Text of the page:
Elevated intracardiac angiotensin II leads to cardiac hypertrophy and mechanical dysfunction in normotensive mice

Huggins, Catherine E., Domenighetti, Andrea A., Pedrazzini, Thierry, Pepe, Salvatore and Delbridge, Lea M.D. 2003, Elevated intracardiac angiotensin II leads to cardiac hypertrophy and mechanical dysfunction in normotensive mice, Journal of the renin-angiotensin-aldosterone system, vol. 4, no. 3, pp. 186-190.

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Title Elevated intracardiac angiotensin II leads to cardiac hypertrophy and mechanical dysfunction in normotensive mice
Author(s) Huggins, Catherine E.
Domenighetti, Andrea A.
Pedrazzini, Thierry
Pepe, Salvatore
Delbridge, Lea M.D.
Journal name Journal of the renin-angiotensin-aldosterone system
Volume number 4
Issue number 3
Start page 186
End page 190
Publisher Sage
Place of publication Thousand Oaks, Calif.
Publication date 2003
ISSN 1470-3203
1752-8976
Summary Introduction
Angiotensin II (Ang II) is known to induce cardiac growth and modulate myocardial contractility. It has been reported that elevated levels of endogenous Ang II contribute to the development of cardiac hypertrophy in hypertensives. However, the long-term functional effects of cardiac exposure to Ang II in normotensives is unclear.

A recently developed transgenic mouse (TG1306/1R), in which cardiac-specific overproduction of Ang II produces primary hypertrophy, provides a new experimental model for investigation of this phenotype. The aim of the present study was to use this model to investigate whether there is a functional deficit in primary hypertrophy that may predispose to cardiac failure and sudden death. We hypothesised that primary cardiac hypertrophy is associated with mechanical dysfunction in the basal state.

Methods
Normotensive heterozygous TG1306/1R mice harbouring multiple copies of a cardiac-specific rat angiotensinogen gene were studied at age 30—40 weeks and compared with age-matched wild-type littermates. Left ventricular function was measured ex vivo in bicarbonate buffer-perfused, Langendorffmounted hearts ( at a perfusion pressure of 80 mmHg, 37°C) using a fluid-filled PVC balloon interfaced to a pressure transducer and digital data acquisition system.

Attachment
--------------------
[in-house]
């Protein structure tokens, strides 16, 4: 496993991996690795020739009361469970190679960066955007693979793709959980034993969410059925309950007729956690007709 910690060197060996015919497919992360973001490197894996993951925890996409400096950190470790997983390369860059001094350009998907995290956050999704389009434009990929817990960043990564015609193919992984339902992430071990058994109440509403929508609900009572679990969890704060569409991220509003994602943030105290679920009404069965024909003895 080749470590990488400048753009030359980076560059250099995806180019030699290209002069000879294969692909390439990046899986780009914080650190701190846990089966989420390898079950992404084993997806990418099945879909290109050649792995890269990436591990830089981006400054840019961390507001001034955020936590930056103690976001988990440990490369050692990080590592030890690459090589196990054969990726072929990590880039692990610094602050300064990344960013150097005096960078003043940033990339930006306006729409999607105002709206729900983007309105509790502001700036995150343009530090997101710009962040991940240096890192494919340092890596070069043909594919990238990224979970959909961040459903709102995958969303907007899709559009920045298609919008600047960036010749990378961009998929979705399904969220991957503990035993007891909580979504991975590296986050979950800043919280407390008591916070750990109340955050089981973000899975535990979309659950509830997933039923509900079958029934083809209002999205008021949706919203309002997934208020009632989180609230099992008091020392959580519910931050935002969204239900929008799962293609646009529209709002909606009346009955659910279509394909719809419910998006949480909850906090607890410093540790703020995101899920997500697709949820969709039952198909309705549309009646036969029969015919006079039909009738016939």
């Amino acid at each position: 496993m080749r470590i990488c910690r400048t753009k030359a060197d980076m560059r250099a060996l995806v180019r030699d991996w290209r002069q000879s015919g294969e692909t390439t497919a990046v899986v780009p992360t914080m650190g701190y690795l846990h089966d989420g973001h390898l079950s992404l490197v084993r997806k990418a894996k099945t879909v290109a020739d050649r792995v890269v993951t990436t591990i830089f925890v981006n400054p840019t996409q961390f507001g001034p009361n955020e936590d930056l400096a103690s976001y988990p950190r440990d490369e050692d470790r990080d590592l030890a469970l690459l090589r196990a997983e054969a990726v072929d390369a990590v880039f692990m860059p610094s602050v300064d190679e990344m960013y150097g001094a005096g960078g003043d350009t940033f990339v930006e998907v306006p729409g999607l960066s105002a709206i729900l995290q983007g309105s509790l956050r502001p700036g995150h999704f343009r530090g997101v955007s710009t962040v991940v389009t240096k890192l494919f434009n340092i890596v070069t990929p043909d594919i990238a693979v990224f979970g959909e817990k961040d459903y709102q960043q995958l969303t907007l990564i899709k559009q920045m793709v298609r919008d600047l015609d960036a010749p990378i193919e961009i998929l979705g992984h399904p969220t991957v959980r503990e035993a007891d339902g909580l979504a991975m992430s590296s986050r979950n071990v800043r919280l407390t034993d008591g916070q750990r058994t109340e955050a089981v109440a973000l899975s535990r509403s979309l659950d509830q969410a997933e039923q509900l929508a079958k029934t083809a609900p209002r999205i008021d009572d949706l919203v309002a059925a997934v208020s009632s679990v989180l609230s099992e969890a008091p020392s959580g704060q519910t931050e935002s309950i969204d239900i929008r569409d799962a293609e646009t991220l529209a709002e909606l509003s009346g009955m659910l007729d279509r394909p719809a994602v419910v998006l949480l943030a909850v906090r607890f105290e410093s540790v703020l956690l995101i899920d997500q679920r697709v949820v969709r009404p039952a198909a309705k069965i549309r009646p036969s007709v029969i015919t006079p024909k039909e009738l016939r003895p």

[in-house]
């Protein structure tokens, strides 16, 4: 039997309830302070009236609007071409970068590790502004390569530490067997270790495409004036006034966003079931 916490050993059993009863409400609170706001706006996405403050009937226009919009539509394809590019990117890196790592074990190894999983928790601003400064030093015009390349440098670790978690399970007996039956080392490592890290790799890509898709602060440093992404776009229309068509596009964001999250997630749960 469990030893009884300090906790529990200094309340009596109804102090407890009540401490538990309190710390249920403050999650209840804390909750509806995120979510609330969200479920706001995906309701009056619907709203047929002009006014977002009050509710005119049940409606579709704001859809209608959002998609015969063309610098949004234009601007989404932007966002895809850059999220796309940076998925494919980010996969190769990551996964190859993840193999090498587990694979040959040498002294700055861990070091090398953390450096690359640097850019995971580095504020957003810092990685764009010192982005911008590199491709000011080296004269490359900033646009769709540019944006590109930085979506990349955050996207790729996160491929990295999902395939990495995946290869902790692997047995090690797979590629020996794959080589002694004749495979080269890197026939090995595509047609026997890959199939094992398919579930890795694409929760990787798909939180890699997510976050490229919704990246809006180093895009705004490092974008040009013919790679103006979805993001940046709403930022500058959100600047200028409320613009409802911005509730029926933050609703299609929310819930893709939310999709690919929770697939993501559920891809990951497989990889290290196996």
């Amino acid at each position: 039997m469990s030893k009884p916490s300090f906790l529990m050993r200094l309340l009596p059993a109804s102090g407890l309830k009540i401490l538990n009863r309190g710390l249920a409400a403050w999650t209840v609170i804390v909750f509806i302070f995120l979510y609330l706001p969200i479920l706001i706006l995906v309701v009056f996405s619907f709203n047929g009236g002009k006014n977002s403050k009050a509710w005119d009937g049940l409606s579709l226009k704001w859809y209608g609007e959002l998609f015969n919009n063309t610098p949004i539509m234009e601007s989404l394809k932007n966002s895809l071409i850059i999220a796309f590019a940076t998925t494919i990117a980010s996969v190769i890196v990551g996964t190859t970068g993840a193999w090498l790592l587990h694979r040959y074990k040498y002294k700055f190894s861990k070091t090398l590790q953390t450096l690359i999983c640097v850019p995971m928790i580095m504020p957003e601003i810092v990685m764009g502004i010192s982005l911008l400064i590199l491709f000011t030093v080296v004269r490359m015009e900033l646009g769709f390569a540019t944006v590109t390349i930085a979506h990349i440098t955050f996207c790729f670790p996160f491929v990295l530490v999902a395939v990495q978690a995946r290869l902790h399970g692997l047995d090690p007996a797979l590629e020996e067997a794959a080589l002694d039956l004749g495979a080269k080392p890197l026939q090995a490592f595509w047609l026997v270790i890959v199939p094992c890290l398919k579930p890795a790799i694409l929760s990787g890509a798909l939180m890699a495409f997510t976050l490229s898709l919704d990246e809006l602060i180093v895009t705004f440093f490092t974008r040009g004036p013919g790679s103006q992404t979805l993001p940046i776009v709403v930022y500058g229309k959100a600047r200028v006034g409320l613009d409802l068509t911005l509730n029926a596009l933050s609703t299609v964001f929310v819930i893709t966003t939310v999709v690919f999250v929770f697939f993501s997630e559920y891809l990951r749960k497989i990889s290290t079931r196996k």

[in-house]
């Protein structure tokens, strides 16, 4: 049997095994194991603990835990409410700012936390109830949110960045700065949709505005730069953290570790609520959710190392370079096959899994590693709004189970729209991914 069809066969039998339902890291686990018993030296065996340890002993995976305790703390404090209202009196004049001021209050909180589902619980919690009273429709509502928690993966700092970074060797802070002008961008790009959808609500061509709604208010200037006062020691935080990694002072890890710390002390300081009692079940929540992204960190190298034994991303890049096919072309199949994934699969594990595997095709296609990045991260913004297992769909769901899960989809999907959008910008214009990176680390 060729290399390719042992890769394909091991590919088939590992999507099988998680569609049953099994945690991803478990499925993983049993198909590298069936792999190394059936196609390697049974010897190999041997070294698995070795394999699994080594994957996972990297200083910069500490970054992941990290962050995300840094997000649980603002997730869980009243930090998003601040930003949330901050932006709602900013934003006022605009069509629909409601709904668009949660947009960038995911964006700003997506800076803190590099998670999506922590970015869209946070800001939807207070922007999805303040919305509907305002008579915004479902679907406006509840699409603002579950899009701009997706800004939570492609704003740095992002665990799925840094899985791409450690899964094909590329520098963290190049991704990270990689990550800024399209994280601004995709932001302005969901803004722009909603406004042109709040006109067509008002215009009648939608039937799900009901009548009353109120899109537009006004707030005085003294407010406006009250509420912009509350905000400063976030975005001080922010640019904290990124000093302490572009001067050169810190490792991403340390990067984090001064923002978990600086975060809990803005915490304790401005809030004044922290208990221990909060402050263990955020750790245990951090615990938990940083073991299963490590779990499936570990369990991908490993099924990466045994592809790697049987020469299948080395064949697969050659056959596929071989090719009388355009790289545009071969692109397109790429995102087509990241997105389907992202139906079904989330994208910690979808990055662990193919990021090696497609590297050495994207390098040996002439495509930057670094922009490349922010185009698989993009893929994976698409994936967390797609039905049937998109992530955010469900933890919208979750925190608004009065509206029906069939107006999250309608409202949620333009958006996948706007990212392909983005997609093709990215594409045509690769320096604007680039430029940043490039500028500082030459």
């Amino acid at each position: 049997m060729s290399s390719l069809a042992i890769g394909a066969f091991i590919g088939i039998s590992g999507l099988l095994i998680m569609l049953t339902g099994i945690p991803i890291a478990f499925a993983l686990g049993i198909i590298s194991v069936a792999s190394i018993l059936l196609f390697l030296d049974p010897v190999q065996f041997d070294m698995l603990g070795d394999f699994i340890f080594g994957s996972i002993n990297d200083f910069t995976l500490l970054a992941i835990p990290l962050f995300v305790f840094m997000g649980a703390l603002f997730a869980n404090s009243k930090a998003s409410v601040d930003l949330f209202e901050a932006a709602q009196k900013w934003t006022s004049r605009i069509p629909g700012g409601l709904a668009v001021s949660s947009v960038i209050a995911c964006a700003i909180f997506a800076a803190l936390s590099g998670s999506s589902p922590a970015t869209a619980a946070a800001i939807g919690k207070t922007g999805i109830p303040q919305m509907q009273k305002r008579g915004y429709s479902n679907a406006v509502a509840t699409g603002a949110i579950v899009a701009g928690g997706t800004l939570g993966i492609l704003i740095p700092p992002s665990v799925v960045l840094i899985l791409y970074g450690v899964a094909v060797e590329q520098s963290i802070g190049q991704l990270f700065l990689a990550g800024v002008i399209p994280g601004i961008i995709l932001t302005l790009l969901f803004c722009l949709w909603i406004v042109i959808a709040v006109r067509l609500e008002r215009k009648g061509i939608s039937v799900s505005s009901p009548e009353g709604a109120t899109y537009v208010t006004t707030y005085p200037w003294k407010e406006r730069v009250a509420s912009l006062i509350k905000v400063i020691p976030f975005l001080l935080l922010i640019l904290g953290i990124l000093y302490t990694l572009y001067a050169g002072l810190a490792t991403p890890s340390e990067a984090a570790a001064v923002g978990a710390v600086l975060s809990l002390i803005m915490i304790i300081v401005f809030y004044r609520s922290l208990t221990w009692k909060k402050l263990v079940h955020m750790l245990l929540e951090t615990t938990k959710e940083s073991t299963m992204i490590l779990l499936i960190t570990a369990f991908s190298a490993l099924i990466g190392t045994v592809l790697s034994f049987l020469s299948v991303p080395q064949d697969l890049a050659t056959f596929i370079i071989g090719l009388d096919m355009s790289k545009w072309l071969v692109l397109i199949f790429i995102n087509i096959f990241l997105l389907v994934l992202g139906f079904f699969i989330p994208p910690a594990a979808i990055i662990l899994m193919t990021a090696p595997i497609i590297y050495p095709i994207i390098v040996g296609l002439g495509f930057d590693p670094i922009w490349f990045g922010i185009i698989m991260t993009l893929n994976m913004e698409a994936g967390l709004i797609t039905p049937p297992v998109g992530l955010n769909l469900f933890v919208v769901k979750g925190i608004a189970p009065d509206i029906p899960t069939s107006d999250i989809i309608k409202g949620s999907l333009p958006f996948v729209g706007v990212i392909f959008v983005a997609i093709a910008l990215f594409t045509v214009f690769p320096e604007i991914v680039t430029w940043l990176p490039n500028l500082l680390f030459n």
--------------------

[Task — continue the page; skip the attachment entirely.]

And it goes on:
Results
There was no difference in the mean (±SEM) intrinsic heart rate of TG1306/1R and wild-type control mice (357.4±11.8 vs. 367.5±20.9 bpm, n=9 & 7). Under standardised end-diastolic pressure conditions, TG1306/1R hearts exhibited a significant reduction in peak developed pressure (132.2±9.4 vs. 161.5±3.1 mmHg, n=9 & 7, p<0.05) and maximum rate of pressure development (3566.7±323.7 vs. 4486.3±109.4 mmHg, n=9 & 7, p<0.05). TG1306/1R mice show a significant correlation between incidence of arrhythmia and increasing heart size (Spearman's correlation coefficient 0.61).

Conclusion
These data demonstrate that chronic in vivo exposure to elevated levels of intra-cardiac Ang II is associated with significant contractile abnormalities evident in the ex vivo intact heart. Our findings suggest that endogenous overproduction of cardiac Ang II, independent of changes in blood pressure, is sufficient to induce ventricular remodelling that culminates in impaired cardiac function which may precede failure.
Language eng
Field of Research 110106 Medical Biochemistry: Proteins and Peptides (incl Medical Proteomics)
110201 Cardiology (incl Cardiovascular Diseases)
HERDC Research category C1.1 Refereed article in a scholarly journal
Persistent URL http://hdl.handle.net/10536/DRO/DU:30024809

Document type: Journal Article
Collection: School of Exercise and Nutrition Sciences
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